Wetherell served as president of Tallahassee Community College (TCC) from 1995 to 2001; before that, he was president of the Independent Colleges and Universities of Florida.[6] During his time as president of TCC, the school saw increased enrollment and a campus expansion. Wetherell also worked at Daytona Beach Community College and Florida Technological University.[6] After he resigned from his post at TCC, Wetherell was a lobbyist for the Southern Strategy Group.[6] The FSU Board of Trustees appointed Wetherell to be president on December 18, 2002.[7] His salary was ranked among the top ten for public university presidents in the United States.[8] Later, Lee Hinkle, joined Wetherell's administration as a Vice President for University Relations.[6] In late 2006, he added his voice to efforts by Bernie Machen, president of the University of Florida to bring a play-off to Division I-A college football.[9]

Personal life[edit]

After a divorce from his first wife, with whom he had a son,[10] Wetherell married Virginia Bass Wetherell, a former Florida state government official and state legislator; he gained two stepdaughters from this marriage. Until early 2018, he maintained the 983-acre Oak Hill Plantation in Jefferson County, Florida near Tallahassee.[11] He was a fan of hunting birds including turkey, dove and quail on the estate. At one point he had pledged the lodge and grounds to Florida State University upon his death but since 2012 or 2013 he changed his will to leave it to his family.[11]

Wetherell had been suffering from prostate cancer since 2002.[11] Wetherell died from complications of cancer on December 16, 2018, six days before his 73rd birthday.[6]


  1. ^ "FL State House 29 Race - Nov 02, 1982". Our Campaigns. Retrieved October 16, 2019.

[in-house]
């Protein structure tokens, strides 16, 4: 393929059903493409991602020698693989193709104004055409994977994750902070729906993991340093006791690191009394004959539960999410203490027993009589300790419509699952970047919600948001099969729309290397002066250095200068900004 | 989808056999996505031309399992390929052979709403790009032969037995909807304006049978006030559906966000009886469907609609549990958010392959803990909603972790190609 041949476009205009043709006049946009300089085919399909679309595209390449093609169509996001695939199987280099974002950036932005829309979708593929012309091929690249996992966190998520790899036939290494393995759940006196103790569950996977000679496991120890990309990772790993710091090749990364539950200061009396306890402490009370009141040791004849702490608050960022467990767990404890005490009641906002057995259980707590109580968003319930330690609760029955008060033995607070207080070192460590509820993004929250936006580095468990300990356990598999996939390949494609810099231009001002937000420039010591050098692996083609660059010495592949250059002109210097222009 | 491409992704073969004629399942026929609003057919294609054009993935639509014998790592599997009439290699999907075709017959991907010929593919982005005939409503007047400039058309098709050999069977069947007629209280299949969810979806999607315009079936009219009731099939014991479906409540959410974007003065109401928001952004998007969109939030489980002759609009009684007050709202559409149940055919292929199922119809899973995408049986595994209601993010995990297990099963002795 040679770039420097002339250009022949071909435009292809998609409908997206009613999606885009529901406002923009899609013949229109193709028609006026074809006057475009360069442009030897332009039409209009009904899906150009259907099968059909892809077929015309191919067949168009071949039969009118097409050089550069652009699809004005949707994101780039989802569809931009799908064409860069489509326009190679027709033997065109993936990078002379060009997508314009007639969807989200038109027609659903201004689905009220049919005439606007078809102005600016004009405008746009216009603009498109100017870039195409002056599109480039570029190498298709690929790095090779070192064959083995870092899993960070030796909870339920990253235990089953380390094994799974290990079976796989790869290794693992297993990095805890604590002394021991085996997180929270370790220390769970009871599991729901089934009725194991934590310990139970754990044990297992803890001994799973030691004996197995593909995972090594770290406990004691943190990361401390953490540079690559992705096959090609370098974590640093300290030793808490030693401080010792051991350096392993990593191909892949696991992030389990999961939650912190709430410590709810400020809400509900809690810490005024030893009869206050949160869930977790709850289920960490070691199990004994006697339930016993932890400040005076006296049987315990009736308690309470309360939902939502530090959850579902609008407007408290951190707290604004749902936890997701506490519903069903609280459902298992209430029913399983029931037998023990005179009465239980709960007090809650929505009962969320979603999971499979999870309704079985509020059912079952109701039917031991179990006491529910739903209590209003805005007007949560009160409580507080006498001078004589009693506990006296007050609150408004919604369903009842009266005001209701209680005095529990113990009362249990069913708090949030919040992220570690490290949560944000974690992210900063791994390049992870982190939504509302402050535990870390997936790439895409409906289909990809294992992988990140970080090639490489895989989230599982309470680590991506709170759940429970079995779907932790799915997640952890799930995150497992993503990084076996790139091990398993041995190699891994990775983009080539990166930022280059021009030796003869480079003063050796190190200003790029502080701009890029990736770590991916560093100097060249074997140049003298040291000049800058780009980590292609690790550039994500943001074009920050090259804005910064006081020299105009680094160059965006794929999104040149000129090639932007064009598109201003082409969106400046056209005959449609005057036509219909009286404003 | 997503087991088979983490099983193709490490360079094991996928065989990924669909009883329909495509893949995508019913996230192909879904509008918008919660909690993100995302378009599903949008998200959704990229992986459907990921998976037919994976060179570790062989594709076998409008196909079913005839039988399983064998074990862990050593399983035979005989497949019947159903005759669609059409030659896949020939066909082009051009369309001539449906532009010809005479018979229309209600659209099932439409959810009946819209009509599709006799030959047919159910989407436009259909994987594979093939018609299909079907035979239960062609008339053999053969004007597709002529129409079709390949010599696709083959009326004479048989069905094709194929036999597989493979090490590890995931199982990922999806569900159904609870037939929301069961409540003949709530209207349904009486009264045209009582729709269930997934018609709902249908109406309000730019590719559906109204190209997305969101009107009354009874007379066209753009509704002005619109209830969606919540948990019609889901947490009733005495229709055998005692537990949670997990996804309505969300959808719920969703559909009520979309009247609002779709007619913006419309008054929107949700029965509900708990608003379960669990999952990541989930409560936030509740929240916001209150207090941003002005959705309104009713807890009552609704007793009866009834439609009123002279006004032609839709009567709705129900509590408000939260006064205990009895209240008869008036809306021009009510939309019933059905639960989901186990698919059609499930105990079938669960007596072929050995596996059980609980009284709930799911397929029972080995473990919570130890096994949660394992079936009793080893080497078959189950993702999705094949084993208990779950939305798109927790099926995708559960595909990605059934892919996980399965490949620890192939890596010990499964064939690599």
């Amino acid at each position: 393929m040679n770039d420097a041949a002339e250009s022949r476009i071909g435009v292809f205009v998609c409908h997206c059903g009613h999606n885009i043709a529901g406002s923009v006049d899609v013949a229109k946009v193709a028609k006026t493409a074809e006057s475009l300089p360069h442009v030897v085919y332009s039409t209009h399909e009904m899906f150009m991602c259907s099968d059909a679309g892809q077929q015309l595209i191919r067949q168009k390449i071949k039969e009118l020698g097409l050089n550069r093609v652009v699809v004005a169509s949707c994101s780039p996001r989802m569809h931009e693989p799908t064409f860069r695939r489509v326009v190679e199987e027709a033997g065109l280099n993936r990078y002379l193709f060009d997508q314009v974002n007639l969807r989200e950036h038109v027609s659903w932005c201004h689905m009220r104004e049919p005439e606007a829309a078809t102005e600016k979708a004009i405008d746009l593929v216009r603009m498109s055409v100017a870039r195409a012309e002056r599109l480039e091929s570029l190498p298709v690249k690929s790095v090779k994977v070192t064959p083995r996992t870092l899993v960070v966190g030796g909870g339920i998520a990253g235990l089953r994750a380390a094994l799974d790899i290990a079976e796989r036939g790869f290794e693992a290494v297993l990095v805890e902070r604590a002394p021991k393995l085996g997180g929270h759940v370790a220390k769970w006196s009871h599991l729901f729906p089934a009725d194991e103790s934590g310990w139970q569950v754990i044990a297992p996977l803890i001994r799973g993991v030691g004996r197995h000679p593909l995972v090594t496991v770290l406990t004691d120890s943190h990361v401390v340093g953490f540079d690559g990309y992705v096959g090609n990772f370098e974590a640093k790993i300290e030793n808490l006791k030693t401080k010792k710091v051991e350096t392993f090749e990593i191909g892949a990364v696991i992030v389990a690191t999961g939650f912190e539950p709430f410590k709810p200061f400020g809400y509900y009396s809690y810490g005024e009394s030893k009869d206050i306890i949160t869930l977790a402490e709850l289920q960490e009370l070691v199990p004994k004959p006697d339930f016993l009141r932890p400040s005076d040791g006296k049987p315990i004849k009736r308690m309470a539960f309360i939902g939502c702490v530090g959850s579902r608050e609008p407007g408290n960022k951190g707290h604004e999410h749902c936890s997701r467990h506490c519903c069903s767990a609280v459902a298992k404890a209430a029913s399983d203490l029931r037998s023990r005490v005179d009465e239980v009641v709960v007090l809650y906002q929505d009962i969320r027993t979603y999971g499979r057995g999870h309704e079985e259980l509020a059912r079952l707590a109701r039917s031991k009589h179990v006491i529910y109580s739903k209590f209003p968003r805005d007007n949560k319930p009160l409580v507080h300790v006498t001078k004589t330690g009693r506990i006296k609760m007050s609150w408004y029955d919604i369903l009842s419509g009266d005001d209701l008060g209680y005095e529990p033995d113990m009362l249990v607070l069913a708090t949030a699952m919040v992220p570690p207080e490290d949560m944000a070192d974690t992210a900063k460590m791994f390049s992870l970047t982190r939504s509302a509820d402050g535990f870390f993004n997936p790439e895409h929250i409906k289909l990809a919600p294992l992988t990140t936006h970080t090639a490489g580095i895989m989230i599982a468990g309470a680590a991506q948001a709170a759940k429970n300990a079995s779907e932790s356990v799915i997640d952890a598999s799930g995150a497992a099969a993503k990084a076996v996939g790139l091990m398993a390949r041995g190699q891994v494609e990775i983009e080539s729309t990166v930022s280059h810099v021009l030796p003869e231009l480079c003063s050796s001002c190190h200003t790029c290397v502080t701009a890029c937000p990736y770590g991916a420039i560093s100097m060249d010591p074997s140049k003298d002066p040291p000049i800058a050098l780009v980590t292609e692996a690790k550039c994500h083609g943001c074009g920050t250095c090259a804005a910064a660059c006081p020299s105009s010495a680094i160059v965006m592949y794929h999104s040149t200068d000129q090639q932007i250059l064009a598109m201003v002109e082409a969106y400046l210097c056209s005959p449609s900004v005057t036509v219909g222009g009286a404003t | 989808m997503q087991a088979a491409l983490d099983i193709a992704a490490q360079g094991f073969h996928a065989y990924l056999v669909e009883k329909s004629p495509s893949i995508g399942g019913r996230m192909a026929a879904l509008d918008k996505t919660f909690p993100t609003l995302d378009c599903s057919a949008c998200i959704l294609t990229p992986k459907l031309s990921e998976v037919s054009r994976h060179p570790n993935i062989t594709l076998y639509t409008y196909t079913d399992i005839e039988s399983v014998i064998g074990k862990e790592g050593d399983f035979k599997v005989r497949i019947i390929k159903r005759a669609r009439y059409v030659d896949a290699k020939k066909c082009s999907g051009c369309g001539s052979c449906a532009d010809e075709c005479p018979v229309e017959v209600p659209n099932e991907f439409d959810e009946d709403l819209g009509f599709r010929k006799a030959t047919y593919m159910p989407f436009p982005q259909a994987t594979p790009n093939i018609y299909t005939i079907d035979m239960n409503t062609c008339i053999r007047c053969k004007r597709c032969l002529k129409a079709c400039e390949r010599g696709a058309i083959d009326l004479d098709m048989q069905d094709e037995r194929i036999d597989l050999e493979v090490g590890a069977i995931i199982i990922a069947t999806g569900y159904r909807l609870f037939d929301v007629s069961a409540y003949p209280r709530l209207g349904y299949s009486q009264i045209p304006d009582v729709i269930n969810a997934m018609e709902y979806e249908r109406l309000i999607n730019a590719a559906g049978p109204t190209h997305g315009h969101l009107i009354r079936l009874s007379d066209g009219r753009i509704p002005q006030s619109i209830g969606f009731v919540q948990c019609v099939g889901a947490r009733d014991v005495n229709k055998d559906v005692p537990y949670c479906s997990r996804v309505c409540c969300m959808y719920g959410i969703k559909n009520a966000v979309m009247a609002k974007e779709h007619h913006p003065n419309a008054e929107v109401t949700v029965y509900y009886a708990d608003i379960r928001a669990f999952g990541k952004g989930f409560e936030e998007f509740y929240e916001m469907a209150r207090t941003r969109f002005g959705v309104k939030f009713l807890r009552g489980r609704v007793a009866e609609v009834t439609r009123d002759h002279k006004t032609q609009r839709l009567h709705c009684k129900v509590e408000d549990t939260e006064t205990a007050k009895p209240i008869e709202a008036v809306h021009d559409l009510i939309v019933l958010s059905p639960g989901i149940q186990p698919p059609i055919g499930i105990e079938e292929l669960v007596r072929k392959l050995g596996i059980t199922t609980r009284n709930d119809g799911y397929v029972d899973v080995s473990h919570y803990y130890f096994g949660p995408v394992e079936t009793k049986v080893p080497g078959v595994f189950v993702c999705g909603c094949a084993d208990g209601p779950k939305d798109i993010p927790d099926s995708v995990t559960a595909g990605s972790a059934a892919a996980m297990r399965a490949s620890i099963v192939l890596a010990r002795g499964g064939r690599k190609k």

2. ^ "FL State House 29 Race - Nov 06, 1990". Our Campaigns. Retrieved October 16, 2019.
  3. ^ "FL State House 031 Race - Nov 04, 1980". Our Campaigns. Retrieved October 16, 2019.
  4. ^ Farrington, Brendan (December 16, 2018). "Ex-Florida State University President Wetherell dies at 72". Miami Herald. Retrieved December 22, 2018.
  5. ^ Dobson, Byron (December 18, 2018). "Funeral service for FSU President Emeritus T.K. Wetherell to be held Friday at Ruby Diamond". Tallahassee Democrat. Retrieved December 18, 2018.
  6. ^ a b c d e f Dobson, Bryan (December 16, 2018). "T.K. Wetherell, credited with transforming Florida State and TCC, dies at age 72". Tallahassee Democrat. Retrieved December 16, 2018.
  7. ^ Ensley, Gerald (December 17, 2018) [June 18, 2009]. "2009 profile: Wetherell steps down as Florida State University president, career highlights". Tallahassee Democrat. Retrieved December 19, 2018.
  8. ^ Freeman, Marc (November 13, 2007). "3 state-university presidents rank among 10 highest paid in u.s." Orlando Sentinel. Retrieved December 22, 2018.
  9. ^ Wetzel, Dan (December 5, 2006). "A true champion". Yahoo!. Retrieved December 5, 2006.
  10. ^ Blackburn, Doug (December 17, 2018) [Feb. 2, 2014]. "From the archives: The lion in winter, T.K. Wetherell". Tallahassee Democrat. Retrieved December 22, 2018.
  11. ^ a b c Saunders, Jessica (February 23, 2018). "1,000-acre plantation next to Ted Turner's in Florida hits market for $10.7M". Atlanta Business Chronicle. Retrieved December 18, 2018.